A closely watched and extremely expensive special congressional election in Pennsylvania’s 18th Congressional District remained too close to call late Tuesday.
Such a tight margin will likely be seen as a major victory for the Democrat Conor Lamb, as President Donald Trump won the area in southwest Pennsylvania by nearly 20 points during the 2016 election cycle and in the last two cycles the Republican incumbent ran unopposed.
At 11:30 P.M. eastern time, with nearly all precincts reporting and most of the votes in, Lamb and Republican Rick Saccone were separated by less than 1,000 votes, with the Democrat holding on to a narrow lead.
Despite the fact that the Associated Press did not call the race on Tuesday night, the Democratic Congressional Campaign Committee declared victory.
“These results should terrify Republicans,” DCCC Chairman Rep. Ben Ray Luján of New Mexico said in a statement.
Saccone vowed to fight on.
“We’re going to fight all the way to the end. You know I never give up,” Saccone said at his election night headquarters Tuesday night.
The final result may come down absentee ballots that have been returned but not tabulated yet.
Drew Angerer/Getty ImagesSupporters cheer as they watch election returns at an election night event for Conor Lamb, Democratic congressional candidate for Pennsylvania’s 18th district, March 13, 2018 in Canonsburg, Pennsylvania.
There are two remaining counties in the district with absentee votes left to be tallied.
Washington County also expects to count their ballots late Tuesday night into Wednesday morning.
Greene County will not count their absentee ballots until tomorrow.
With the final result still unclear, the possibility of a recount looms.
While state law stipulates that an automatic recount is triggered when the margin in a statewide race is less than half a percentage point, the rules for a special election in a congressional district remain unclear.
Jeff Swensen/Getty ImagesCampaign volunteer Chloe Chappell checks early election results at an Election Night event for GOP PA Congressional Candidate Rick Saccone as the polls close on March 13, 2018 in Elizabeth Township, Pennsylvania.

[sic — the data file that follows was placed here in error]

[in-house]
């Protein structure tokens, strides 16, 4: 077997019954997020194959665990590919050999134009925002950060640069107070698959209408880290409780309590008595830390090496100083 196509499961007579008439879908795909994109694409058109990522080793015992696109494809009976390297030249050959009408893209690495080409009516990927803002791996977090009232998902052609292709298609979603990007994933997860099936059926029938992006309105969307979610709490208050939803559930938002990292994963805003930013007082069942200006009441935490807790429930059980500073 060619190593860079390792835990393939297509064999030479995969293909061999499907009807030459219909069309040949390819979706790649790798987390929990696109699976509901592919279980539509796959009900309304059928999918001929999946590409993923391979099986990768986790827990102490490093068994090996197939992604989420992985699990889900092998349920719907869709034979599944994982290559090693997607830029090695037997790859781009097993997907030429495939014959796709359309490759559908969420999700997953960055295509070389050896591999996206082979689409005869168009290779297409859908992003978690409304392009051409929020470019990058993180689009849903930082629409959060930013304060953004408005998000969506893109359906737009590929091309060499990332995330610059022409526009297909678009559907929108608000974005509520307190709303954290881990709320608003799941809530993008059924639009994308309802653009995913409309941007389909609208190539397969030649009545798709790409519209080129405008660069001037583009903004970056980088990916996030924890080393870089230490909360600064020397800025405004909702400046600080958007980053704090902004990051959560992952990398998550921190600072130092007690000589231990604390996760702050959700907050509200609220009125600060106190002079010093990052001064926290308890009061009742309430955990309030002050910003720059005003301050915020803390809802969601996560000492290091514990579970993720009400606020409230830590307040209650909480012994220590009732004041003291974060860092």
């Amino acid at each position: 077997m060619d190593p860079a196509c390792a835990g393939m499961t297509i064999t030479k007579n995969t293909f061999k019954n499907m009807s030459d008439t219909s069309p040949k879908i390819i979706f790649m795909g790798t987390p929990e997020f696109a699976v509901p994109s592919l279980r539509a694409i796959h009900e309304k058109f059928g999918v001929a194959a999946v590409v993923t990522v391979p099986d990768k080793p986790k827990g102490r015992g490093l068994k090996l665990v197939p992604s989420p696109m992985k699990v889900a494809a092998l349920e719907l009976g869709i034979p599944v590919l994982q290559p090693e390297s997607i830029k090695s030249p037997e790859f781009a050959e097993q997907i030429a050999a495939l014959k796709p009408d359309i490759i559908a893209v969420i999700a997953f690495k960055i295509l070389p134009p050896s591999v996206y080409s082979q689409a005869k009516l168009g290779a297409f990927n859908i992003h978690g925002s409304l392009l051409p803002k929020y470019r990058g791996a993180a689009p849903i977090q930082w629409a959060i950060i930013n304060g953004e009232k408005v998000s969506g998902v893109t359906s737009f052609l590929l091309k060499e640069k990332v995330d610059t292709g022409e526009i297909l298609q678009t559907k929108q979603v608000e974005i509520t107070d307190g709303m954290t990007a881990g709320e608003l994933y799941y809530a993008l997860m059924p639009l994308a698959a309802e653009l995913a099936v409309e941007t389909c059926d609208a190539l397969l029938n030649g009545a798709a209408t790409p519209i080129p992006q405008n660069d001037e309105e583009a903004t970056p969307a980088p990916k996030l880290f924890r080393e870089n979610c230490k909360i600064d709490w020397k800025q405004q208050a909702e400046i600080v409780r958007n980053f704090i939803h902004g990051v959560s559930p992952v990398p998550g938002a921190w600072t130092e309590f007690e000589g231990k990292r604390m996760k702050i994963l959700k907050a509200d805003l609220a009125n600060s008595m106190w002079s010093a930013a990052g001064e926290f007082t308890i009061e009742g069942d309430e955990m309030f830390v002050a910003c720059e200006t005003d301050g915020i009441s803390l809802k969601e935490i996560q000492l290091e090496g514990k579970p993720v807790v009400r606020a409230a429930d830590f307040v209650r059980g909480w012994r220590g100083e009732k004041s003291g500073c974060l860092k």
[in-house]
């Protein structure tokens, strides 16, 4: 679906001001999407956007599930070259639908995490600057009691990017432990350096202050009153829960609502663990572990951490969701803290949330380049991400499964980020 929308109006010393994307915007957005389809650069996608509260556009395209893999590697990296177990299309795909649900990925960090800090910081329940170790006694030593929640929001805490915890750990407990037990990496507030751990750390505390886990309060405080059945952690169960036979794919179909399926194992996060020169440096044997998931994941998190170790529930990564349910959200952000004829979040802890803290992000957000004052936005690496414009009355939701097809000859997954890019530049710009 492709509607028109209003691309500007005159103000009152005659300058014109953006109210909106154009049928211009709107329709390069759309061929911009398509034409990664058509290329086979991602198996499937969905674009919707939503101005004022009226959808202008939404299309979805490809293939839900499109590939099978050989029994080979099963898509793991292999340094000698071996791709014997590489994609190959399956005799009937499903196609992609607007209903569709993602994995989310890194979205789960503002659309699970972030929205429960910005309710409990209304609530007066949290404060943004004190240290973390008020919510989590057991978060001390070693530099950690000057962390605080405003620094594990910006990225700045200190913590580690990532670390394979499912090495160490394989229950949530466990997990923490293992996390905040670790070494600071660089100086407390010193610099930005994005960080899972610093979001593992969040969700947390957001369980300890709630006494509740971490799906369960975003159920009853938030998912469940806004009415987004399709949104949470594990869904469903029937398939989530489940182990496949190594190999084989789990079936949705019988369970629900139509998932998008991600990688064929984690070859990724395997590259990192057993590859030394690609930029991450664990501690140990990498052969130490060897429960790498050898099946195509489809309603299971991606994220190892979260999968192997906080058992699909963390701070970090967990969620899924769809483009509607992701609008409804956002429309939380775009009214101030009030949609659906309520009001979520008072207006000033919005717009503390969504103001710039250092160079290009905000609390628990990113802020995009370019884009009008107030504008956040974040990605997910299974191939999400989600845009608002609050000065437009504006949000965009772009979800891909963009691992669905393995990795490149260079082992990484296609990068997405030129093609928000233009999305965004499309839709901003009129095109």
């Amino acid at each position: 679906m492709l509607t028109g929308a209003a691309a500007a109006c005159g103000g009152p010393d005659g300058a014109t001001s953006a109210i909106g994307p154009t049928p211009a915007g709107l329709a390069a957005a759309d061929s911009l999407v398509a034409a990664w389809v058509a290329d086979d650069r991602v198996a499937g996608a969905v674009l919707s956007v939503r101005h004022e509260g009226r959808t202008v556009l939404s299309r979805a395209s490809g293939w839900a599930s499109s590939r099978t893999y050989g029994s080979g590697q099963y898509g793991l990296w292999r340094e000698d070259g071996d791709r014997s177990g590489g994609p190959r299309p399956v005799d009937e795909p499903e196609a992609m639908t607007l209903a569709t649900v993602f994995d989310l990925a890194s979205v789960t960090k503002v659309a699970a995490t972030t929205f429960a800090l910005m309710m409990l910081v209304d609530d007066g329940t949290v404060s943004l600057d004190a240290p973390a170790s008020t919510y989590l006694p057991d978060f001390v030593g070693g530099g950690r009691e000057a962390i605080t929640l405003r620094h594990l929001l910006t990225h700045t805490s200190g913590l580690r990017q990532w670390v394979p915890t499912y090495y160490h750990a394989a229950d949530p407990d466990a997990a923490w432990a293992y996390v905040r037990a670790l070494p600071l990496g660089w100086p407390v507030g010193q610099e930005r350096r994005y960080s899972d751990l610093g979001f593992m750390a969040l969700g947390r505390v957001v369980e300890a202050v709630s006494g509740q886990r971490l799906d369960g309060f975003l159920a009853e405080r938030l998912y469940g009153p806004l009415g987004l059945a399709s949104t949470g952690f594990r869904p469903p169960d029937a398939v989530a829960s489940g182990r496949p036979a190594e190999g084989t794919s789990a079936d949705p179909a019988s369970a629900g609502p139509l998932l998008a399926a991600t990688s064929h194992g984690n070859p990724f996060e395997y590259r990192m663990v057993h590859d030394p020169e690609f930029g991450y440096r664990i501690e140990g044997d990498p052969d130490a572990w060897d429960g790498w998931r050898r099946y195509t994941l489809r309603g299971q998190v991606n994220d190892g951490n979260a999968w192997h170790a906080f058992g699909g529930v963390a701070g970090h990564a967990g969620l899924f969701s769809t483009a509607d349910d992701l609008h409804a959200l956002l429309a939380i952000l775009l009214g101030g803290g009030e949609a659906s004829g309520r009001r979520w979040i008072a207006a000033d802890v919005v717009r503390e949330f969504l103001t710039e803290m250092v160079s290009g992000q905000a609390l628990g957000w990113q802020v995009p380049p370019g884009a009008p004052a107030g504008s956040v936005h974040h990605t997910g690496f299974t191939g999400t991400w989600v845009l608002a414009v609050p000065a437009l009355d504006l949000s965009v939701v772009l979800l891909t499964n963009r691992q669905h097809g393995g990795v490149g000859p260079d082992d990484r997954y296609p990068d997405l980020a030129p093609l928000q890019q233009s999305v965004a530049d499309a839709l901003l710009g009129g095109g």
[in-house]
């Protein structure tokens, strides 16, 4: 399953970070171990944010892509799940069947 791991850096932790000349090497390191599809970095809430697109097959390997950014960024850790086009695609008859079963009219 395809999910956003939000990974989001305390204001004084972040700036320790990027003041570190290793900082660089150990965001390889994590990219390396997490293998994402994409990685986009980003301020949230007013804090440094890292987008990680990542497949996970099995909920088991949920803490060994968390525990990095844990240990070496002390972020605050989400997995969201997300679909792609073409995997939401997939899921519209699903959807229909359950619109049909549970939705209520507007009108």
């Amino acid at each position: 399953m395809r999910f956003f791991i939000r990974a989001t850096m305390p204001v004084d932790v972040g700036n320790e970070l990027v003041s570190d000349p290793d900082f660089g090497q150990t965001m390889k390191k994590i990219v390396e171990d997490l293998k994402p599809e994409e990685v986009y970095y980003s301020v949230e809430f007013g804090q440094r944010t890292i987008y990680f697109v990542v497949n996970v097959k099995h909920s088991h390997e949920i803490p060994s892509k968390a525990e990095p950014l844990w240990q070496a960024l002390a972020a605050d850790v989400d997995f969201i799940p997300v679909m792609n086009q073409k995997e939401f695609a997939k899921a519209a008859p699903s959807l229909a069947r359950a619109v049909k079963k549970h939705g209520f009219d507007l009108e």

The results give the Democratic Party a boost in confidence and shores up their belief that their candidates can run and compete in any House district in the country — even the reddest ones. President Donald Trump took the district by 20 points in 2016.
“Democrats have now expanded the playing field, and they’re going to compete in districts Republicans won by 12, 14, 16 points,” ABC News contributor and political analyst Matt Dowd said Tuesday night.
They’ll also argue their base is much more motivated than the GOP voters who gave Trump the White House.
The numbers appear to back that up.
Turnout in the most Democratic county, Allegheny, was 6 percentage points higher than the other three more Republican counties that make up the 18th Congressional District.
But, a bigger part of the math that made this race so tight was that Lamb also seems to have swung votes and outperformed Hillary Clinton across the board, doing 10 percentage points better than the 2016 Democratic presidential nominee.
Lamb, a 33-year old Marine Corps veteran and former assistant U.S. attorney has been locked in a tight battle with Saccone, a 60-year old, four-term state representative to represent the southwestern Pennsylvania district.
Drew Angerer/Getty ImagesSupporters monitor election returns at an event for Conor Lamb, Democratic congressional candidate for Pennsylvania’s 18th district, March 13, 2018 in Canonsburg, Pennsylvania.
Tuesday’s special election was triggered by the resignation of Republican Rep. Tim Murphy last year following a report that he allegedly asked an extramarital lover to end her pregnancy.
PlayGOP candidate Rick Saccone: ‘We’re still fighting the fight’
The closely-watched contest has seen close to $10 million spent by conservative groups to boost Saccone and stave off concerns that the GOP is falling out of favor with the same blue-collar voters that propelled Donald Trump to the White House.